Table 2.  Skeletal elements and age groups of the Gobabeb goats (NISP).

Element Young Sub-Adult Adult Indeterminate Total Mass (g)
Skull 4 2 20 9 35 2073
Maxilla 18 16 34 1134
Mandible 6 71 71 148 3993
Atlas 1 13 14 336.1
Axis 2 6 8 138
Thoracic 8 6 12 26 56
Lumbar 18 5 22 45 84.3
Sacrum 1 1 2 25.2
Rib 183 573
Scapula 5 2 27 34 488.3
Pelvis 1 2 45 48 312
Humerus 29 2 139 19 189 972.80
Femur 16 4 37 58 115 406.4
Radius – Ulna 8 63 71 497.3
Radius 11 1 2 14 54
Ulna 7 1 8 10.1
Tibia 11 1 72 146 230 497.3
Metacarpal 15 4 45 64 287.2
Metatarsal 22 4 46 72 995
Metapodial 7 5 12 21.5
Astragalus 1 9 10 56.8
Calcanium 5 13 18 108.2
Navicular Cuboid 1 1 2 7.3
Phalange 24 22 46 132
Total 219 106 688 232 1428 13258.8

Figure 2.  Length categories (mm) of goat remains from Gobabeb.

Table 3.  Weathering counts of Gobabeb goat bones (NISP).

Weathering Condition Number of Specimens Percentage
Low sun exposure 194 17
Sun-bleached 721 64
Severe weathering 216 19
Total 1131

Figure 3.  Examples of goat bones showing (a) sun bleaching and (b) severe weathering.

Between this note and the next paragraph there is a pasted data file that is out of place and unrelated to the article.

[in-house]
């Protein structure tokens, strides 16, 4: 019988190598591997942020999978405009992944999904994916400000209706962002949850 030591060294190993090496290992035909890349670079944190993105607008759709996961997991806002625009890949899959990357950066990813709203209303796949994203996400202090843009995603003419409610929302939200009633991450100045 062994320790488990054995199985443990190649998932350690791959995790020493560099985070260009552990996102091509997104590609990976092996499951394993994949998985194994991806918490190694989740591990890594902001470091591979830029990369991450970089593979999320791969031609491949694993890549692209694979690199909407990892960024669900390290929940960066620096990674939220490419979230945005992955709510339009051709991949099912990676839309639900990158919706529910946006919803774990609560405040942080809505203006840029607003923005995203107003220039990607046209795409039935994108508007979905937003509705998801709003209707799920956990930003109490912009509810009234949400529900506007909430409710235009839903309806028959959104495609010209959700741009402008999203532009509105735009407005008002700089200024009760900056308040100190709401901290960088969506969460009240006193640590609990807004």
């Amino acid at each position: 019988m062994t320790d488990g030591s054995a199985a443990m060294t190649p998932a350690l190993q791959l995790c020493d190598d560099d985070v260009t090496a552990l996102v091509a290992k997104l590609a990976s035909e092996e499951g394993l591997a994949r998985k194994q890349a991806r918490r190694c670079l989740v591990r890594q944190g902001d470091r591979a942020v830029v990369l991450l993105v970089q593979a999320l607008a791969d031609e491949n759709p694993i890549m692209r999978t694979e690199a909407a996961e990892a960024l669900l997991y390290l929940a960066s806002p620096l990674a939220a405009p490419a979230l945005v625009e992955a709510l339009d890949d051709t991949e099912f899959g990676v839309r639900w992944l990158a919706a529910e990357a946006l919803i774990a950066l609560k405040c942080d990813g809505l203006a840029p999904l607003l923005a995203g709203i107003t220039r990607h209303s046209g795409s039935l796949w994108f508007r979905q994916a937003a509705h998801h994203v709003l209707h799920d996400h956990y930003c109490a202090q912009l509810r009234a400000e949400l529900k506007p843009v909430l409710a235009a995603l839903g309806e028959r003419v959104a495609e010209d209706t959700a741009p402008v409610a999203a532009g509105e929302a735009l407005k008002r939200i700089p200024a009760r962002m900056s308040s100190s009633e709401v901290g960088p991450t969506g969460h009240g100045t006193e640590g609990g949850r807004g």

When considering the occurrence of butchery on long bones only (Table 5), the highest number of butchery modifications is recorded on the distal articulation of the humerus and the proximal shaft of the radius-ulna (the latter usually found articulated in the collection).  No butchery was recorded on the distal shaft or articulation of metapodia.  Overall, specimens with higher frequencies of butchery marks correspond to the elements Brain (1969) observed receiving severe damage during slaughtering (Table 6).  In some cases, Brain (1969) observed no damage during butchery on elements such as the distal humerus, yet they sustained some of the highest frequency of butchery marks.

We selected a random sample of 100 long bone specimens and studied them with an x10 hand-lens in an effort to increase the number of butchery marks (Table 7).  We were only able to identify one additional butchery mark that was missed during the naked-eye analyses.